City Manager’s Report
For week ending Dec. 12, 2020

Council Strategic Goal #3: Strengthen the city’s identity and influence.Council members serve on sub-regional and King County committees and boards to augment the city’s scope and influence, on Sound Cities Association committees, on King County environmental committees, and on economic development cooperatives like the Soundside Alliance. This has long been a City Council strategic goal.

Department heads also reach out in this manner. For instance, Police Chief Dan Yourkoski is this year’s Chair of NORCOM, the police and fire dispatch agency that serves Normandy Park, as well as Bellevue, Kirkland, Mercer Island, Medina, Clyde Hill, Snoqulamie, Eastside Fire and Rescue, and other cities and fire districts.

Park Director Amanda Leon is slated to serve on the King County Conservation Futures Advisory Committee in 2021. The King County Conservation Futures Advisory Committee is a volunteer advisory board serving King County government. Each year, government agencies and qualified nonprofits may apply for King County Conservation Futures tax levy (CFT) funds to purchase or preserve open space lands, including natural areas, passive recreation parks, urban green spaces, trails, community gardens, farms and forests in King County cities and unincorporated areas. The committee recommends about $30m a year in CFT funds and Parks Levy funds, ultimately, to the King County Council.

Similarly, Finance Director Jennifer Ferrer-Santa Innes, is President this year of the Puget Sound Financial Officers Association, a 600 member group of public finance professionals. Jennifer and her PSFOA Board just received the Washington State Auditor’s Stewardship Award for progressive leadership during these COVID-19 times (see attached).

 Stewardship Award 

Send an email to Congress now. Five weeks ago, I watched a Midwest public health official cry with anxiety about the spread of COVID-19 infection in the Midwest, and, since then, infection rates have gotten a lot worse everywhere. Now, infection rates are generally many multiples of the COVID-19 infection peak last March.

Recently, the State of Washington again implemented blunt public health instruments like business closures to slow the transmission of COVID-19. Unfortunately, blunt public health instruments are now in use across America and the world because refinement takes too much time and because individual ability to understand social distance nuances is clearly limited. That’s partly why the New York school system just recently closed again. According to public health officials, herd immunity cannot be achieved in the natural world without many multiples of current COVID-19 total deaths, perhaps a multiple of 4.5. Moreover, vaccine-generated herd immunity will take time.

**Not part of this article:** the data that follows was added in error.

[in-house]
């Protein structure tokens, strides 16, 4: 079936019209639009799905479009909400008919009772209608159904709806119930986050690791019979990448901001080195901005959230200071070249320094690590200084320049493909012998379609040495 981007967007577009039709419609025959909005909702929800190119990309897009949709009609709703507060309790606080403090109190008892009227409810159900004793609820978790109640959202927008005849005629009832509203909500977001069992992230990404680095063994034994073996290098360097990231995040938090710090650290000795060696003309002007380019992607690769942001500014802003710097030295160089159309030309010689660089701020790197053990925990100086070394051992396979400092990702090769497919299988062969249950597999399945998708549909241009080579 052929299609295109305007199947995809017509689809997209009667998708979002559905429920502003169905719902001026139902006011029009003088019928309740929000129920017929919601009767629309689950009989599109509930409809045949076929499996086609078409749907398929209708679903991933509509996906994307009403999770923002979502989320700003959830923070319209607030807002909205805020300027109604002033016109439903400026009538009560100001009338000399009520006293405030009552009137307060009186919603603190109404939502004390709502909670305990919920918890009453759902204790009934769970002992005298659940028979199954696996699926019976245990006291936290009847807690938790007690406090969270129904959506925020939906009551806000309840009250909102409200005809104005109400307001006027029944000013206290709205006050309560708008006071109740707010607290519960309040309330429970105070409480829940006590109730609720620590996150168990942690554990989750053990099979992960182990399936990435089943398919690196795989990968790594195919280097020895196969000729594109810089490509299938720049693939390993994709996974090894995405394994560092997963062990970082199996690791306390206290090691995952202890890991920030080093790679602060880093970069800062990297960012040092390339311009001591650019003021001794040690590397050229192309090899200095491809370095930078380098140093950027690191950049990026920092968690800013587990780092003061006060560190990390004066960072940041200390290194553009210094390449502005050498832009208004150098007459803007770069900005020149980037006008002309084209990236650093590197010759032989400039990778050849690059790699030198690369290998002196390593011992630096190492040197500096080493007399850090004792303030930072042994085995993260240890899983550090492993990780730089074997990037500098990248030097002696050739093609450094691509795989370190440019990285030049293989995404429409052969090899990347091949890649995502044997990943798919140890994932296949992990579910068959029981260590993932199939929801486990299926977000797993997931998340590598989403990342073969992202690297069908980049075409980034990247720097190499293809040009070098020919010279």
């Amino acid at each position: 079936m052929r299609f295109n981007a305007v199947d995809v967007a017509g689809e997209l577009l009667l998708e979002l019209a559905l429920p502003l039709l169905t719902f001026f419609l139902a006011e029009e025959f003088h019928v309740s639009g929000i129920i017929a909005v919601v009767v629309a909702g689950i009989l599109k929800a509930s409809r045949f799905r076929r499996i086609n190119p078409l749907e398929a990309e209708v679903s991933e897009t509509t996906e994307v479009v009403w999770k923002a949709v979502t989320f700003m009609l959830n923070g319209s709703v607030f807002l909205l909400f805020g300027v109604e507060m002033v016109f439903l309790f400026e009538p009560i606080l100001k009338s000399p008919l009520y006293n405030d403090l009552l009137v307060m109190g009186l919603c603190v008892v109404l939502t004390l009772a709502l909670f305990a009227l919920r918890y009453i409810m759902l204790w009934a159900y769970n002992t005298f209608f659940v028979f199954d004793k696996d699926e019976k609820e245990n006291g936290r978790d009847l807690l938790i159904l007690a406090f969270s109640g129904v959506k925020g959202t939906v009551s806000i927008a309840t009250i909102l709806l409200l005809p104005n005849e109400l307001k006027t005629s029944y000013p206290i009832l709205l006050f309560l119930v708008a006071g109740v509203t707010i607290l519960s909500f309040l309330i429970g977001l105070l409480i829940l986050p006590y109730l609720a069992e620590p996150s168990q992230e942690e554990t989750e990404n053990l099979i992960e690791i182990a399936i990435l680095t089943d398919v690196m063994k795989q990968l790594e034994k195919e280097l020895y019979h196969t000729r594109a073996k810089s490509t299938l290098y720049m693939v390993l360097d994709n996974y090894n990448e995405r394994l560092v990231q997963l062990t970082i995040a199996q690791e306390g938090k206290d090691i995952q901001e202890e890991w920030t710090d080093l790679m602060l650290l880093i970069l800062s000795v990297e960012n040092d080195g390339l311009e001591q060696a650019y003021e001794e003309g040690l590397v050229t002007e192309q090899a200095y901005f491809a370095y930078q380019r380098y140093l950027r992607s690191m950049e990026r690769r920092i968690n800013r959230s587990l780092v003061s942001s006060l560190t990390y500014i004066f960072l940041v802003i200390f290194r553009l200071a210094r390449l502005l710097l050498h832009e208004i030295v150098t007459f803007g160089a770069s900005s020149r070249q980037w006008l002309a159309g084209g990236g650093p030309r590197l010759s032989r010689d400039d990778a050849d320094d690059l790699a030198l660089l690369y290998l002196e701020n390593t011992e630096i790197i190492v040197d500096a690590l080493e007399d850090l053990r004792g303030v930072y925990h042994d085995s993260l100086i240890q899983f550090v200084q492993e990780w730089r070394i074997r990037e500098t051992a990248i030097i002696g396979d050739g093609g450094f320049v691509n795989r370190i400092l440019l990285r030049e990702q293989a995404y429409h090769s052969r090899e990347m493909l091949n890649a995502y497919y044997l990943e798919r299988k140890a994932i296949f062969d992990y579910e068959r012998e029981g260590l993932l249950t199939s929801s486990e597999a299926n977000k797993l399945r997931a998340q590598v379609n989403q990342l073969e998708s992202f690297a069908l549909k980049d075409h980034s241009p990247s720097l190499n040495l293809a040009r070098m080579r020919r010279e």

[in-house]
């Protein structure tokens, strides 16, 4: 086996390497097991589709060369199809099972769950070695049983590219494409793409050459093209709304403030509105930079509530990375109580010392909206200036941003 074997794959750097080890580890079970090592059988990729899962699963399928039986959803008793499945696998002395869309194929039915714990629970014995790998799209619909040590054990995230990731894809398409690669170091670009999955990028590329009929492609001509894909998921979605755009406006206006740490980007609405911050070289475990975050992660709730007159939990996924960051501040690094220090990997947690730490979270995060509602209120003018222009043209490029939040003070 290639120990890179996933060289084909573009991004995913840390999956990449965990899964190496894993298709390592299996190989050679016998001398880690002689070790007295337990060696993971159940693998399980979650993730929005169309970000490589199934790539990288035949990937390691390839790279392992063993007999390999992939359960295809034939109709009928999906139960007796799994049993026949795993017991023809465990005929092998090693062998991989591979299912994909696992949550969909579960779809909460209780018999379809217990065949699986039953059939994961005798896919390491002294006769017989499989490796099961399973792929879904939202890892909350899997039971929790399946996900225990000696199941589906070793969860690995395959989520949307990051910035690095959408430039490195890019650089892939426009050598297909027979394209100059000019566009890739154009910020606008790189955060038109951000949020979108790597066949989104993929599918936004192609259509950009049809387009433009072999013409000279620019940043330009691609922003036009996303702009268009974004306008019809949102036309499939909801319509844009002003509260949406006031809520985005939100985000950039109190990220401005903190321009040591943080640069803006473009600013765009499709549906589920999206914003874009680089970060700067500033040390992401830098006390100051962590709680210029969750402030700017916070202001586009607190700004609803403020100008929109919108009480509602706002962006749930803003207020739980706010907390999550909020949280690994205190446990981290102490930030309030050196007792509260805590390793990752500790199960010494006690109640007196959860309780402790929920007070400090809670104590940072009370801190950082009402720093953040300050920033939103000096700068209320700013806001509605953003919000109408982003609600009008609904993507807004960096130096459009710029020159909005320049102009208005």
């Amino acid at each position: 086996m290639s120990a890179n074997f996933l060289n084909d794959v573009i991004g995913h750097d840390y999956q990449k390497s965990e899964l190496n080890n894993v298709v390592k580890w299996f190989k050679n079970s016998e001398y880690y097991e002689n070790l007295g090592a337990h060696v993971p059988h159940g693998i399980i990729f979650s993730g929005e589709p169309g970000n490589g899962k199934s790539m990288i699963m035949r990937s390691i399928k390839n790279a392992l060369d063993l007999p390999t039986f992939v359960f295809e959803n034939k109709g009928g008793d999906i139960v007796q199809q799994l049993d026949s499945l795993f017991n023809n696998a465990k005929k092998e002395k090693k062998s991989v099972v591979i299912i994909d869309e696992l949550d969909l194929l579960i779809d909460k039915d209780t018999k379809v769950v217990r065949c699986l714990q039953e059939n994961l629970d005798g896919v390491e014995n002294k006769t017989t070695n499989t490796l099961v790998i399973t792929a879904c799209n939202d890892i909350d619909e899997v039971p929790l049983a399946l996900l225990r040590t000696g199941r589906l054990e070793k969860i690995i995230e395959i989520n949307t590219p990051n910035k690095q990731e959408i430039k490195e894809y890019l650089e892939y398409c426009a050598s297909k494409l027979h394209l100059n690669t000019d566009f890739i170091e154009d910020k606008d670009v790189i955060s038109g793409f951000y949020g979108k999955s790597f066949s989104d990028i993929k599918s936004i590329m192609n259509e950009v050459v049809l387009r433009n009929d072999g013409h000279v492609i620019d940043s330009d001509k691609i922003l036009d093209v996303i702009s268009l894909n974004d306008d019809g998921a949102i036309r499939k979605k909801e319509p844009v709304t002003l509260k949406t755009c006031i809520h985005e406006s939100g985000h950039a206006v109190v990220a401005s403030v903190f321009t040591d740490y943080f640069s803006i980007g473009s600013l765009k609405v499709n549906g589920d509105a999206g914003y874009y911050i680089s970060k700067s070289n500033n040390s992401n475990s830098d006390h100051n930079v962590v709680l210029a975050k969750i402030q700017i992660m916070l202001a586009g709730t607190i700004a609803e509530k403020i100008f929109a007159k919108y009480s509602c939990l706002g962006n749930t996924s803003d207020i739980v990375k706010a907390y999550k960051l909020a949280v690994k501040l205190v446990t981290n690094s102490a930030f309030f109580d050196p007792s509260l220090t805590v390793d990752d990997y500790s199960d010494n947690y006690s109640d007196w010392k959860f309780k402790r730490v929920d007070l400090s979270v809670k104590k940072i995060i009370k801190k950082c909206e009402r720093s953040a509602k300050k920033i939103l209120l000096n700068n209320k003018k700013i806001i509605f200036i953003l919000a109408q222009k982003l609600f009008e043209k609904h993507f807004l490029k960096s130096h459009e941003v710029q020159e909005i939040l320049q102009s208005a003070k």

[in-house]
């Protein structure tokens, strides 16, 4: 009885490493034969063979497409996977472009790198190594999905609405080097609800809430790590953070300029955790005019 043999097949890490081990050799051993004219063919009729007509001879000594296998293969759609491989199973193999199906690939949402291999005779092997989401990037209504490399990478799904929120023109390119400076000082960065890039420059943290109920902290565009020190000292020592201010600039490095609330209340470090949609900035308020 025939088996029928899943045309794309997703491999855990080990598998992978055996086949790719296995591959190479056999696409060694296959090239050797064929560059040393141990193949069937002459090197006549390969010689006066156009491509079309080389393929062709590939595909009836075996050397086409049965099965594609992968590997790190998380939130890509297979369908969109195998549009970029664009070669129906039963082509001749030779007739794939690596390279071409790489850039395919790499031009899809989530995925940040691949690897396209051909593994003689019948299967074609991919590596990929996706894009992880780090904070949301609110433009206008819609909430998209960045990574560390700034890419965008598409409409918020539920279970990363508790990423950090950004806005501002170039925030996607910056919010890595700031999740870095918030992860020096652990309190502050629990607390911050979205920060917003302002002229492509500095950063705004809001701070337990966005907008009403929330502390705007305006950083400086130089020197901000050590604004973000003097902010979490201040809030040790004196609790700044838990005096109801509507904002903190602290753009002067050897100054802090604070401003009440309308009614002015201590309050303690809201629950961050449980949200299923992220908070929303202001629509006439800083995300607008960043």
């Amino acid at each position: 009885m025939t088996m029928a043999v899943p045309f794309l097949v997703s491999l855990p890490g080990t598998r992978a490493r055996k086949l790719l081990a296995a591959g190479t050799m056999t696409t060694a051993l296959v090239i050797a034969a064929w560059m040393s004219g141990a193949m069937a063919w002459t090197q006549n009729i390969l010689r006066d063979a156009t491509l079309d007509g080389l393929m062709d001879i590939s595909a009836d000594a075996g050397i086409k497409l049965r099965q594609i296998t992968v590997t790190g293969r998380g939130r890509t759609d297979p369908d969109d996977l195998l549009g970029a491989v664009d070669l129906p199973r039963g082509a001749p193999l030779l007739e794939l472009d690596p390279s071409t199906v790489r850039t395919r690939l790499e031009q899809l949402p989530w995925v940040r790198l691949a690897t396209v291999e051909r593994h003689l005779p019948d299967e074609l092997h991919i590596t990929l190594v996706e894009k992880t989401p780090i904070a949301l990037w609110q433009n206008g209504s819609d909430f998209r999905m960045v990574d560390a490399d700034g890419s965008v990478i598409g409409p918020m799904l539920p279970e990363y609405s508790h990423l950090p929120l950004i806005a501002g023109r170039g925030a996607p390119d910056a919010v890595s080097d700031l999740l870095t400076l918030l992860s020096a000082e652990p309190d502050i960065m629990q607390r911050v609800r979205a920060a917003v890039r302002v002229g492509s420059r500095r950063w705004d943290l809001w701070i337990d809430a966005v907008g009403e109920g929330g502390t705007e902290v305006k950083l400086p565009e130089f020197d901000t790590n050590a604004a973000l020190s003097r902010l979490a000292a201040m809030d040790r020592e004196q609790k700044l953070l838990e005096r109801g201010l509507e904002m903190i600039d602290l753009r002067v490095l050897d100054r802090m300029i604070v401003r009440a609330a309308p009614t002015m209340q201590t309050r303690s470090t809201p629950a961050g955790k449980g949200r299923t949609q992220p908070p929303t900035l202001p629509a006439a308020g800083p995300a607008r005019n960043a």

Public health only uses blunt public health instruments when individual discretion is inadequate to protect us all from each other (i.e. Typhoid Mary). It’s clear that the current pandemic is past the point of individual discretion. For instance, there are more cumulative COVID-19 deaths today in North and South Dakota (pop. 1.6m+) than in South Korea (pop. 51.8m+). Moreover, it does not appear that state-by-state discretion is working successfully either.

Our multiple levels of federal, state and local emergency management are best coordinated from the top down. This is a strategic posture because the quickest way to get businesses back on line is to reduce the observed COVID-19 infection rate below 1, no matter what it takes.

Longstanding State, federal and local laws support this stance.

So what can we do right now?

I suggest that City Council members and community members send immediate personal comments to Normandy Park’s Congressional representative, Pramila Jayapal to demand that Congress immediately vote for federal support for disrupted local businesses, displaced workers, and affected families. Sound Cities Association supports this action.

I also suggest we all help public health professionals do the job they’re trained to do. It’s the quickest way to resume a normal life.

– Mark E. Hoppen, City Manager
City of Normandy Park
801 SW 174th Street
Normandy Park, WA 98166
(206) 248-8246 (Direct Phone)